The tech world has a habit of hyping a new innovation or idea, only to remain strangely quiet when such innovation fails to catch on. Such was the case with QR codes. These were hailed as the new way to navigate the online world, until slowly but surely it became clear no one was using them, and they suddenly weren’t all that exciting after all.
A number of reasons have been posited for why QR codes failed to become the next big thing, despite the rise of mobile technology that they were suited for. One is quite simple: for a while, people didn’t have a clue how to use them. According to one figure from 2015, “only 15% of smart device users know how to scan QR codes properly.” That’s clearly a big problem for mass adoption. But the compelling reason why there was so much confusion around how to use a QR code was simple: there has historically been no native app with which to read them. This meant that users had to download a third party app, adding an extra layer of complexity (and effort) that not enough people were prepared for.
But there may be sign of a resurgence yet. The reason? That very central issue—that is, the lack of a native app—could be solved with Apple’s rollout of its latest iOS. Among a slew of other changes, Apple announced that the camera app in the beta version of iOS 11 would now read QR codes. That means that a user need only open the camera, point it at a QR code, and be prompted to visit the relevant URL. That reduces a layer of friction that had previously prevented people from relying on QR codes as a way of easily accessing websites.
So, this begs the question: Why has Apple decided on this resurgence if QR codes aren’t in wide use? The answer could be the fact that in Asia, QR codes are a daily part of life. This is in large part thanks to WeChat, the all-encompassing messaging app that many Asians, especially Chinese, rely on for everything from paying for things and talking to their friends. As Translate Media wrote, “The WeChat app is so widely used already that it doesn’t seem like an arduous process to scan a QR code in the same way downloading a dedicated QR scanner app and navigating to it each time a user sees a code offline. China’s language may also be partly responsible for QR code popularity. Rendering the complex language into written form is tricky and time-consuming, and Chinese mobile users tend to avoid typing it where possible.”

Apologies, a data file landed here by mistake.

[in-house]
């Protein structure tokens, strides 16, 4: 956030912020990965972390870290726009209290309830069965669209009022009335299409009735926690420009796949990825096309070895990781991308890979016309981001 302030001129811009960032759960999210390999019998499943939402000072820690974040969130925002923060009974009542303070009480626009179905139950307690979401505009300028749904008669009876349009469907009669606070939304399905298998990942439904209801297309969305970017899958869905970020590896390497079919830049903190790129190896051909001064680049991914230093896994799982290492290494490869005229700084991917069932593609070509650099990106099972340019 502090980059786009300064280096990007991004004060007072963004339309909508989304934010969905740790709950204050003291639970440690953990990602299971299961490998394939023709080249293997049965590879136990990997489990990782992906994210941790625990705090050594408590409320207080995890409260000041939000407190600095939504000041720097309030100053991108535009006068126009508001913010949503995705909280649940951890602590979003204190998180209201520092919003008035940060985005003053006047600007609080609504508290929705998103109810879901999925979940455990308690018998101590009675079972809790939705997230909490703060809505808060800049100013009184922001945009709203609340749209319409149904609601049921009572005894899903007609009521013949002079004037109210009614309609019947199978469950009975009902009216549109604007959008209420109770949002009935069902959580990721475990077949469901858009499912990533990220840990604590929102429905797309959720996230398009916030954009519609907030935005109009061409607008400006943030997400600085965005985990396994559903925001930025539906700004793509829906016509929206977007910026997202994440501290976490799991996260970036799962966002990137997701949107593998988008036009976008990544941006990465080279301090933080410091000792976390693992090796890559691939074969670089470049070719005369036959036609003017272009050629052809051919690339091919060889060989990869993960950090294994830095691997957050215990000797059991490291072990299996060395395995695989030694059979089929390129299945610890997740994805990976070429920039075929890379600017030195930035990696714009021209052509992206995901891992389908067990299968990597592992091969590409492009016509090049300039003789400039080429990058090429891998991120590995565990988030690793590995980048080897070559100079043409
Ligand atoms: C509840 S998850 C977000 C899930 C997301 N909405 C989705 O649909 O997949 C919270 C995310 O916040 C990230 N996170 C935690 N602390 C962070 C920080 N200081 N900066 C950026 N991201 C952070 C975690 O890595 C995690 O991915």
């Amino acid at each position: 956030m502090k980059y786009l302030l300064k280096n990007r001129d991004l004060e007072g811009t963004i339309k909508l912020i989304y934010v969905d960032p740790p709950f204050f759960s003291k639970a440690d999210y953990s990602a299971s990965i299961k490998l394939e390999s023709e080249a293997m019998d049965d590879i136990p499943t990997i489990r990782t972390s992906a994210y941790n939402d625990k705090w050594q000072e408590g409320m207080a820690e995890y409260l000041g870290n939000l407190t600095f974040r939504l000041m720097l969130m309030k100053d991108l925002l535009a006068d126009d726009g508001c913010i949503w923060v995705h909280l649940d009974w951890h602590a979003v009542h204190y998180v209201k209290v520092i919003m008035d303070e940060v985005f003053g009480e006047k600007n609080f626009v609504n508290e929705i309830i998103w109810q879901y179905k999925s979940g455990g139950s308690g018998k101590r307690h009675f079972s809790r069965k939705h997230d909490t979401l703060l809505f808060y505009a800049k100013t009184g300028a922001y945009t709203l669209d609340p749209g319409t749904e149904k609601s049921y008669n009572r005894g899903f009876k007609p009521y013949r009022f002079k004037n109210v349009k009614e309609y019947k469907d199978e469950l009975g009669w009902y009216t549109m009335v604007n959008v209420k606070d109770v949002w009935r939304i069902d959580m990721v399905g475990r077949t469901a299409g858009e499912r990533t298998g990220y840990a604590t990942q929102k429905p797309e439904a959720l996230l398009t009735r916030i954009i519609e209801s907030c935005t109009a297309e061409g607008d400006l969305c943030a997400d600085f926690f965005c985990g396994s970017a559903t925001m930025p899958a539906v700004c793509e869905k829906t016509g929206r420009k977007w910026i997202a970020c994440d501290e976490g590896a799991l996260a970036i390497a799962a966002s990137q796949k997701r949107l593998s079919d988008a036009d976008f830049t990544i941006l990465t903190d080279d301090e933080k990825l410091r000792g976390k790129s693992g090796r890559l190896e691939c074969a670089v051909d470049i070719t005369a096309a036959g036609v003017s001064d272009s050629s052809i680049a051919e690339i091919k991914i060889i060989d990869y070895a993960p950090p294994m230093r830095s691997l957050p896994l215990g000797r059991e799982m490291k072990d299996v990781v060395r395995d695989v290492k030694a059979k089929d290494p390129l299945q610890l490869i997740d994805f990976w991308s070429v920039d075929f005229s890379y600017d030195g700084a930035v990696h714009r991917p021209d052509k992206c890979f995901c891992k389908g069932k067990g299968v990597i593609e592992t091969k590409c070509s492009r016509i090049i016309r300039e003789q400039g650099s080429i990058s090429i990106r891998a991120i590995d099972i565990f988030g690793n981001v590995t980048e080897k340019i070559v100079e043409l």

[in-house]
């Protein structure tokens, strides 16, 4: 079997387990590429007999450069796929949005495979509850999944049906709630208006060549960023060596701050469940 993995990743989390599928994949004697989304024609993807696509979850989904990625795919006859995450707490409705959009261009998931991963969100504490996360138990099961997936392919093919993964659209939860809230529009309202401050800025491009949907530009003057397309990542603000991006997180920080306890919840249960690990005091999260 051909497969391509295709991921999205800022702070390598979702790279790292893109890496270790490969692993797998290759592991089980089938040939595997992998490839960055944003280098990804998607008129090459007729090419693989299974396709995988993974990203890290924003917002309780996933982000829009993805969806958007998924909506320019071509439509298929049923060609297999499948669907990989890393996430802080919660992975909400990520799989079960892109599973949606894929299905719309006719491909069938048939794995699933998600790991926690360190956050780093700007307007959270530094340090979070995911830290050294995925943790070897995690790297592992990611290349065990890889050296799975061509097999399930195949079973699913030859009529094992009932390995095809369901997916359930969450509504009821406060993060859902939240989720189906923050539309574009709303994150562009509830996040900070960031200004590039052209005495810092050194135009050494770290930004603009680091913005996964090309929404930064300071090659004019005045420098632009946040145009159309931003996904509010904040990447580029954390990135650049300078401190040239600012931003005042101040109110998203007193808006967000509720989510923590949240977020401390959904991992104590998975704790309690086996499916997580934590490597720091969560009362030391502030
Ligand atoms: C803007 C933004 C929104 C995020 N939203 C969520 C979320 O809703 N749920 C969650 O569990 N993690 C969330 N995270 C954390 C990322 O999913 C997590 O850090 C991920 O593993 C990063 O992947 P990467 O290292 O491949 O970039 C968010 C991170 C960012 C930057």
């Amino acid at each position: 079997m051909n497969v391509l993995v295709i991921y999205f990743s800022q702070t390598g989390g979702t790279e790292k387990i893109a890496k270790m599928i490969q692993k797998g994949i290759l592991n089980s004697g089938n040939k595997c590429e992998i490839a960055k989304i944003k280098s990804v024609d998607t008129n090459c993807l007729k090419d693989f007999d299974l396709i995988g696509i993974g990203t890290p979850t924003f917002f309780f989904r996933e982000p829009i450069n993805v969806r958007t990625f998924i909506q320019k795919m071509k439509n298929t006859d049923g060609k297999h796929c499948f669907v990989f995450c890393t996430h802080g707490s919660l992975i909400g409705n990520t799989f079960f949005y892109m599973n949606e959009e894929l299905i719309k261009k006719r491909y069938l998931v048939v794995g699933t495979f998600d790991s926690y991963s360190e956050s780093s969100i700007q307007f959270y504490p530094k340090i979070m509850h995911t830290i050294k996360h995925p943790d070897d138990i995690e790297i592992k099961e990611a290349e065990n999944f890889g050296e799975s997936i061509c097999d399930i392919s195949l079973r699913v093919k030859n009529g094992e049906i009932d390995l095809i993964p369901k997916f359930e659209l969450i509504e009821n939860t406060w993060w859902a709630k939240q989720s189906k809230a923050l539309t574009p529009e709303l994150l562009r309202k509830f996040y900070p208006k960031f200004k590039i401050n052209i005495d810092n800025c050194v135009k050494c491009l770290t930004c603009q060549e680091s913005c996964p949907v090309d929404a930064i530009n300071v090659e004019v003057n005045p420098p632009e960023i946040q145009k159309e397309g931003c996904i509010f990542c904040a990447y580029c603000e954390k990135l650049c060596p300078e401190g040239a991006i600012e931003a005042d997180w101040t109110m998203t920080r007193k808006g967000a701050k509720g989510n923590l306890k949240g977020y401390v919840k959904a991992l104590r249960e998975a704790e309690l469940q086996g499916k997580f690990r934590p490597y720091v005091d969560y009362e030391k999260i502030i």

It could be that Apple recognizes that QR codes are a utility that only failed to gain popularity because of a design flaw. By re-integrating it into their native iOS, Apple could bring about the resurgence of something that had the potential to be popular all along.
As TechCrunch rightly noted, “Using QR codes are actually really convenient — they are a great alternative to having to type out a URL or manually input a selection. Just ask any mobile user in Asia, where QR codes are used daily to order food, make payments — you name it. This trend is only increasing, and it seems Apple had no choice but to finally embrace the standard and offer native support to users. Now it will be interesting to see if the U.S. circles back to its short-lived QR obsession.”
Only time will tell for sure, but it seems that QR codes are getting a well-deserved second chance at becoming mainstream.